And so any attempt to stop the UAE port security deal fundamentally threatens the Tom-Friedman-style “free” trade orthodoxy that says we must eliminate all barriers to trade – even those that protect national security. When you realize that, President Bush’s threat to use the first veto of his presidency on the UAE port security issue suddenly becomes not so surprising. He is proudly defending what Jeff Faux calls “The Party of Davos” or John Perkins calls the “corporatocracy” – that is, the multinational interests who have bankrolled Bush’s entire political career, and who desperately rely on the American government preserving a “free” trade system that subverts all other concerns to the corporate profit motive.

Let’s go back to the Harold Meyerson column. Once upon a time, writes Meyerson, there really was such a thing as corporate responsibility. This existed back in the day when the (mostly unionized) labor force remained within U.S. borders. But no more. And other nations designate certain industries as being too sensitive or strategic to outsource to other countries or sell to foreign interests. But not the U.S.

And, increasingly, the “interests” of financial institutions and corporations have become the “nation’s” (i.e., government’s) interests. They’re the ones creating the nation’s wealth. But since more and more high-paying jobs are going overseas, that wealth is staying in the pockets of corporate top management and shareholders.

Further, since labor is being outsourced to countries with repressive governments, like China, it can be said that corporations are profiting from the suppression of rights.

After all, when American business goes to China to have a machine built or a shirt stitched or some research undertaken, it is in no small reason because the labor is dirt-cheap. This is partly the result of the nation’s history of poverty and partly the result of repressive state policy that views all efforts at worker organization — as it views all efforts at establishing autonomous centers of power — as criminal. Were the current labor strife in China to escalate, were the nation plunged into turmoil in an effort to create a more pluralistic society with actual rights for workers, what would the attitudes of the U.S. corporations in China be? Would Wal-Mart, which does more business with China than any other corporation, object if the Chinese government staged another Tiananmen-style crackdown? Would other American businesses? Would the current or a future administration levy any sanctions against China? Given the growing level of integration of the Chinese economy and ours, could it even afford to?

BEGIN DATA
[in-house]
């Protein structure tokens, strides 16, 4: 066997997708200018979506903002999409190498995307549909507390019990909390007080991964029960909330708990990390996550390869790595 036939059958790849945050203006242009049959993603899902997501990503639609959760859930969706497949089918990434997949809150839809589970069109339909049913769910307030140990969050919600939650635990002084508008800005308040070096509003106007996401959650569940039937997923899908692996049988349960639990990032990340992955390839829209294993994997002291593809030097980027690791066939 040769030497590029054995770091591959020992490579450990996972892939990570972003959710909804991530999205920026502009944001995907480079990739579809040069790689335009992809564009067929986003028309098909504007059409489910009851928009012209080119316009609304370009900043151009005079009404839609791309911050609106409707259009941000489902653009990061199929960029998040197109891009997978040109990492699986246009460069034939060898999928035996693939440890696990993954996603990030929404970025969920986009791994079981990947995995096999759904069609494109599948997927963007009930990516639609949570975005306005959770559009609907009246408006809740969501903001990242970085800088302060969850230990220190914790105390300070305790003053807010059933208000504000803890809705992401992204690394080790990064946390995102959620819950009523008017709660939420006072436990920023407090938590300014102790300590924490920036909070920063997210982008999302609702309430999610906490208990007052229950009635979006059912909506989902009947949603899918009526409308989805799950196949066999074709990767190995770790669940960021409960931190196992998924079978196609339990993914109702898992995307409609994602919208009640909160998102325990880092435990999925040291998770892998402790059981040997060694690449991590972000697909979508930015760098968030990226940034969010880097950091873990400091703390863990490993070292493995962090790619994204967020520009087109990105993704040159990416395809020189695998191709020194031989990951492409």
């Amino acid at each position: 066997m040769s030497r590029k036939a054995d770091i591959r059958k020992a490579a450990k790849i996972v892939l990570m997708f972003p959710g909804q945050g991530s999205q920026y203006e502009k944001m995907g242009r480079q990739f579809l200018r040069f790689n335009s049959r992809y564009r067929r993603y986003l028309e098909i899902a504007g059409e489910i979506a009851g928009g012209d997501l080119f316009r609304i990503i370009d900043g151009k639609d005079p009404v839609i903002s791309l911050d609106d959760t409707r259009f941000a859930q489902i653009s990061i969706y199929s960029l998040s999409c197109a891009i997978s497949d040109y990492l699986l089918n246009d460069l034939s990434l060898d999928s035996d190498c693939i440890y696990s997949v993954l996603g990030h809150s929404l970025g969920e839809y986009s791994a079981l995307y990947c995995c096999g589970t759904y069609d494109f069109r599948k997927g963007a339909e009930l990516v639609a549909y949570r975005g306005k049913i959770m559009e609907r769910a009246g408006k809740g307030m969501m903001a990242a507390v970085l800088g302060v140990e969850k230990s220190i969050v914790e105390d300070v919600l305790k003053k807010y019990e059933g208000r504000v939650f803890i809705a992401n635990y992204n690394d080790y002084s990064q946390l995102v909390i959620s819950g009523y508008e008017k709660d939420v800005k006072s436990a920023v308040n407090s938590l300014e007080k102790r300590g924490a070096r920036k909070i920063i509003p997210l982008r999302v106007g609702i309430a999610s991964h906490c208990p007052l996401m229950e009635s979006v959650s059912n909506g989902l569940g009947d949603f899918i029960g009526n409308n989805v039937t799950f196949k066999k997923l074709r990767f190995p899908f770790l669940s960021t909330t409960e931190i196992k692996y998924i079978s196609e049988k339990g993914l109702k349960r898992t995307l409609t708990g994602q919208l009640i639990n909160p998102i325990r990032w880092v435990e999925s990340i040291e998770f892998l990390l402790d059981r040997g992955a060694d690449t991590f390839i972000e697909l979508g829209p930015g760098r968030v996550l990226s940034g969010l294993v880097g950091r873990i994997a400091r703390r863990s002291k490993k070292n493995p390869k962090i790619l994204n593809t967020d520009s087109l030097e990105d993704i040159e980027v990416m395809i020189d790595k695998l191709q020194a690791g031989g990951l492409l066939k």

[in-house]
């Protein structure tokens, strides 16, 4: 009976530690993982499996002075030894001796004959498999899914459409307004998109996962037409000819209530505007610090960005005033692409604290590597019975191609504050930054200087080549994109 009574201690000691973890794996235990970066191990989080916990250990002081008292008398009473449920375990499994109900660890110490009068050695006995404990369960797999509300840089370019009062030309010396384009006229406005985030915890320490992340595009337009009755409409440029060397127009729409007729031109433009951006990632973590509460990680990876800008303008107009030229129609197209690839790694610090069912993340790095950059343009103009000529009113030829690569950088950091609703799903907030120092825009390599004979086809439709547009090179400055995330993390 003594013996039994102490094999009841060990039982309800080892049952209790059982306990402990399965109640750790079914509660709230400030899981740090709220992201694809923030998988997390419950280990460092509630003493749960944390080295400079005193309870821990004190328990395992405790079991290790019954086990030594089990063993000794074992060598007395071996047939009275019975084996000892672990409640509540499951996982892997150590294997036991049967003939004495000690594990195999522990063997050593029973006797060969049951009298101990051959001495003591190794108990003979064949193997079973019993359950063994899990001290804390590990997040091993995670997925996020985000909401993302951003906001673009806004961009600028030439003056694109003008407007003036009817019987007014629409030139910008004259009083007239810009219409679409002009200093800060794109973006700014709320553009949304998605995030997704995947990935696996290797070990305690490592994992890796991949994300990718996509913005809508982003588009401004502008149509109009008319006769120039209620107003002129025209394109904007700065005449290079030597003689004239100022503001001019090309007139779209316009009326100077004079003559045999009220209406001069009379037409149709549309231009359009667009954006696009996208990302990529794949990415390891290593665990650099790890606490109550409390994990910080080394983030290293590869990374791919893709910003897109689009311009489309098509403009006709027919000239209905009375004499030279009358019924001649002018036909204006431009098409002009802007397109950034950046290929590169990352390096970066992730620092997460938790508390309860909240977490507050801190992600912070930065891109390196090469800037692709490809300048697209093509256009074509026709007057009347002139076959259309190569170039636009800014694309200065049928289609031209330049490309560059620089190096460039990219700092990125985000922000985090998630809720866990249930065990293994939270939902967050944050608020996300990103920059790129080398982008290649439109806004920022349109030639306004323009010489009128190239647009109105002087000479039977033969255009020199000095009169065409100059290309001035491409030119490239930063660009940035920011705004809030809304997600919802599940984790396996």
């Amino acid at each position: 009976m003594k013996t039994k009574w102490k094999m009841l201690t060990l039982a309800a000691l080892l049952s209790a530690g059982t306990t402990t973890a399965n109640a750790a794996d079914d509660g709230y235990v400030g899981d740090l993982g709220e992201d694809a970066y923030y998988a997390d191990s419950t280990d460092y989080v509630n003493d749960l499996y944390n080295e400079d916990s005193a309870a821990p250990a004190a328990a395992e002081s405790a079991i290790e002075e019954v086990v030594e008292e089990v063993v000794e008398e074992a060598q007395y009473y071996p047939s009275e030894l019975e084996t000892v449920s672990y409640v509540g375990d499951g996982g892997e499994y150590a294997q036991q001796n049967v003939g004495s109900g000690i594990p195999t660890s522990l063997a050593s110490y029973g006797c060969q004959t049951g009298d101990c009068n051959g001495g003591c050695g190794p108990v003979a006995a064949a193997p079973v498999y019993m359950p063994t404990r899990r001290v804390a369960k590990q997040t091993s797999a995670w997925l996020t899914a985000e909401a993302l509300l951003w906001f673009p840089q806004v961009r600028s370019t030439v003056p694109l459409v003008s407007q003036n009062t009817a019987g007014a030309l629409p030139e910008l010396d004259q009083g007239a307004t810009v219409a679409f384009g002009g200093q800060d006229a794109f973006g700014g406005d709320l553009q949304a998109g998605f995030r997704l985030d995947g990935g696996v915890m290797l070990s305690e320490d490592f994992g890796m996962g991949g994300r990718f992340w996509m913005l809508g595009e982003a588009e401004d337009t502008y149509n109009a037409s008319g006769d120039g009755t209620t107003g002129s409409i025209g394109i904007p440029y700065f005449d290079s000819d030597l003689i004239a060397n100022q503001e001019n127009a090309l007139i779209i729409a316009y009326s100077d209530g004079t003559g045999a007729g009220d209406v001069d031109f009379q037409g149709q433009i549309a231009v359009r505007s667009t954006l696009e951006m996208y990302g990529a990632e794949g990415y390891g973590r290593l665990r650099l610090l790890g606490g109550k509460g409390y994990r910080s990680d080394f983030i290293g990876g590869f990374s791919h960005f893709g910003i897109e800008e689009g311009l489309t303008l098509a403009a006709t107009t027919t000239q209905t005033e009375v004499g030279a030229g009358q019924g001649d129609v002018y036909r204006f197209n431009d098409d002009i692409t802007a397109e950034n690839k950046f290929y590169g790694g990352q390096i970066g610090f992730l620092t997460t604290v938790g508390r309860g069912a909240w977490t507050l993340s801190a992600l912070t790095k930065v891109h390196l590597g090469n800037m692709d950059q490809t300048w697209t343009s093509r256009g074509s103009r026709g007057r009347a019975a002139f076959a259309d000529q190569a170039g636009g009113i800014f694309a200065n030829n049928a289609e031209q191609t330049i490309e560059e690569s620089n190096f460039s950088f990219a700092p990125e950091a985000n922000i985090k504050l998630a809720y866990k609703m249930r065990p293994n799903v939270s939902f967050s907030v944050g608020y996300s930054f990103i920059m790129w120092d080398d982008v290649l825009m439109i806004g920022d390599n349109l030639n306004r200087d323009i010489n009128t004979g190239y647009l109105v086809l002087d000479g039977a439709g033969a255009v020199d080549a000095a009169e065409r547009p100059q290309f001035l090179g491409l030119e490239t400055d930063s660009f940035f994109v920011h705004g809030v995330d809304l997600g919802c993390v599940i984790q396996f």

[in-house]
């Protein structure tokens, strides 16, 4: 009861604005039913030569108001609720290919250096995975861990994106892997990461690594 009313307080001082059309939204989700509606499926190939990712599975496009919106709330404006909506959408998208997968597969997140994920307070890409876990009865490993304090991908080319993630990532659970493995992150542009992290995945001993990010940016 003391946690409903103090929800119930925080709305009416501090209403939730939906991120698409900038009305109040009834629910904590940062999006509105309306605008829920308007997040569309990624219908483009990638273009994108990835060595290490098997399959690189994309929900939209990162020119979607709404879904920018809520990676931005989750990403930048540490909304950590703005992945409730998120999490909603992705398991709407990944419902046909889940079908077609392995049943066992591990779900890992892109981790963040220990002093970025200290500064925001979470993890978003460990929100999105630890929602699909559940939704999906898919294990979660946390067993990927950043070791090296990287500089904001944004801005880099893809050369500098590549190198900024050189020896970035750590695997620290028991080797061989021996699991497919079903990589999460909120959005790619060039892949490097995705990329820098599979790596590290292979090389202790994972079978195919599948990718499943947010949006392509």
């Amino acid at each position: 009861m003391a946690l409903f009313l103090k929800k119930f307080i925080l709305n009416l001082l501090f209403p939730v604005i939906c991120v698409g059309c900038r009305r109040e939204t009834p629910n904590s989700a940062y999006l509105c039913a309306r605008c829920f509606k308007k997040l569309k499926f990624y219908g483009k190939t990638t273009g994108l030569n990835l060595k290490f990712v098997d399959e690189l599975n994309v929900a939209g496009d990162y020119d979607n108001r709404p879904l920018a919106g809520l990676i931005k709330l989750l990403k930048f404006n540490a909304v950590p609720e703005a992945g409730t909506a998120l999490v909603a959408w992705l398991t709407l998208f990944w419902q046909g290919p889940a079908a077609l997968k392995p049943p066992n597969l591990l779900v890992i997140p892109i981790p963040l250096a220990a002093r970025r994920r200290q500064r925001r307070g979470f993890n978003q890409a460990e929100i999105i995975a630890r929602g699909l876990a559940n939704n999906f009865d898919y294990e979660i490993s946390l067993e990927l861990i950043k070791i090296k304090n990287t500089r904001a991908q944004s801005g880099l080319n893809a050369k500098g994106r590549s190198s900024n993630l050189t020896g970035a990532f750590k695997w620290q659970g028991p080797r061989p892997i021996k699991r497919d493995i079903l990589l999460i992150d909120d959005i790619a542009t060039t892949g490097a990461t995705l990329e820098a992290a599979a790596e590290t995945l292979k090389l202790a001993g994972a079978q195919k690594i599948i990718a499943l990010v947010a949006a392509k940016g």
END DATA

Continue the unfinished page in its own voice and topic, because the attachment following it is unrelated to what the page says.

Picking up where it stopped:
Put another way, we are all compromised by the way our corporations are making their profits. Meyerson continues,

To the extent that American business or our government even attempt to square this circle, the argument they most frequently adduce is that modernity — that is, the integration of a nation into the global economy — will transform that nation into a more pluralistic democracy. China, however, is determined to manage its integration on its own repressive terms. And, more broadly, modernity hasn’t always guaranteed the flourishing of democratic pluralism — a lesson you might think we’d learned after that nastiness with Germany in the middle of the past century.

Indeed, at the heart of the Bush administration’s theory of democratic transformation, we find two non sequiturs: that integration into the global marketplace leads to democratic pluralism, and that elections lead to democratic pluralism. Yet China and the Arab nations of the Middle East tend to refute, not confirm, these theories. Elections and economic integration are both good in themselves, of course, but absent a thriving civil society, they offer no guarantee of the kinds of transformation that these nations sorely need.

But outsourcing and other business practices may be compromising us. I have argued that much of our middle-class standard of living is being floated on the economy and policies of the past.

… a lot of us are still benefiting from The Way America Used to Be Before Reagan. Boomers like me are still benefiting from the fact that our fathers got free educations on the GI Bill and our newlywed parents got cheap housing and cut-rate mortgages from other government programs, for example. Our parents’ prosperity got us off to a good start and put us on the road to security, equity, and stock portfolios. In a very real sense, many of us today are living better lives because government in the 1940s and 1950s effectively responded to the needs of citizens.

But those days are long gone, and their effects are running out of steam. Many generations of Americans were more affluent than their parents. I think perhaps that pattern is about to be broken.

Well, I’ve wandered a bit afar from the UAE takeover of ports. I note there are some smart people here and there arguing that the deal wouldn’t really compromise port security. Maybe, maybe not. Even so, this episode is symptomatic of much that is wrong with our government today.